This gregarious whale can be up to 5m long, larger than all but the largest dolphins but smaller than most other toothed whales. Males are generally larger than the female - males can weigh 1.5 tonnes and females about one tonne. Newly-born Beluga are about 1.5m long and weigh 80kg. This whale is unmistakable when adult: it is all white and has a dorsal ridge rather than a fin. The head is also unlike that of any other cetacean - its melon is extremely bulbous and even malleable. The beluga is able to change the shape of its melon by blowing air around its sinuses. Again unlike many whales, the vertebrae in the neck are not fused together, allowing the animal flexibility to turn its head laterally.
The absence of the dorsal fin is reflected in the genus name of the species - apertus is the Latin for "finless". The evolutionary preference for a dorsal ridge in favour of a fin is believed by scientists to be adaption to under-ice conditions, or possibly as a way of preserving heat.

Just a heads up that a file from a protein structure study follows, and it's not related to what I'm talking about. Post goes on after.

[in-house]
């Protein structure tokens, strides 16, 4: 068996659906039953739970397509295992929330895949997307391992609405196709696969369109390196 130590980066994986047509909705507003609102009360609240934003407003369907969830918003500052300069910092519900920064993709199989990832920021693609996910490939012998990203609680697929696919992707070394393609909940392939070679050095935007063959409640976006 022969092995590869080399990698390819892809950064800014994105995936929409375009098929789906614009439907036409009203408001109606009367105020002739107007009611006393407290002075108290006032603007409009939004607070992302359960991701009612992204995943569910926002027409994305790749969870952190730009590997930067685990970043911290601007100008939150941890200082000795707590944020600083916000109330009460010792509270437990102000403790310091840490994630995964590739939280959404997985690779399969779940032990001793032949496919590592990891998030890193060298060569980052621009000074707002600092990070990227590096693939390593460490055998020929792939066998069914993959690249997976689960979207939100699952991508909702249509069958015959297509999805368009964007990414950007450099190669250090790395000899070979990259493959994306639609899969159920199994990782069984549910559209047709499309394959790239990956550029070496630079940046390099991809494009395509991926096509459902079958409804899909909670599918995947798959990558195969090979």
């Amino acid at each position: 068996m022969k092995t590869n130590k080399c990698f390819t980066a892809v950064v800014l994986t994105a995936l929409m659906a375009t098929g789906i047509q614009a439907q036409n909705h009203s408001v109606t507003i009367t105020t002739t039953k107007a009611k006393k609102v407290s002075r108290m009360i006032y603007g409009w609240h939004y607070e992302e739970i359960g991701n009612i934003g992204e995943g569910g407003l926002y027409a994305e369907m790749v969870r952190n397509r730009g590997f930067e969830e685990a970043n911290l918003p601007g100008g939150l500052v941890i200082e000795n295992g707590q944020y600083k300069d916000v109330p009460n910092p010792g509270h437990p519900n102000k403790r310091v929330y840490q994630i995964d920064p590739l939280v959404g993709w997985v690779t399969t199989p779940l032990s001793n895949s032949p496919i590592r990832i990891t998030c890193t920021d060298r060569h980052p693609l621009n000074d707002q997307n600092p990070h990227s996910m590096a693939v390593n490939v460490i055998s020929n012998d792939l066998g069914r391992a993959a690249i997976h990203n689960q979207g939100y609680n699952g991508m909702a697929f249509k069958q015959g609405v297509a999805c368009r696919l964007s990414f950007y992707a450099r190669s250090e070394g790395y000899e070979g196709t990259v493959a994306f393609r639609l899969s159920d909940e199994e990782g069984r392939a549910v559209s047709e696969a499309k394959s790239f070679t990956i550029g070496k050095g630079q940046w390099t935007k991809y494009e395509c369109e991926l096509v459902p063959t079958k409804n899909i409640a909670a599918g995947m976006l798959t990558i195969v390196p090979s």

The body of the Beluga is rotund, particularly when well-fed, which tapers smoothly to both the head and tail. The tail fin grows and become increasingly ornately curved as the animal ages. The flippers are broad and short - making them almost square-shaped.
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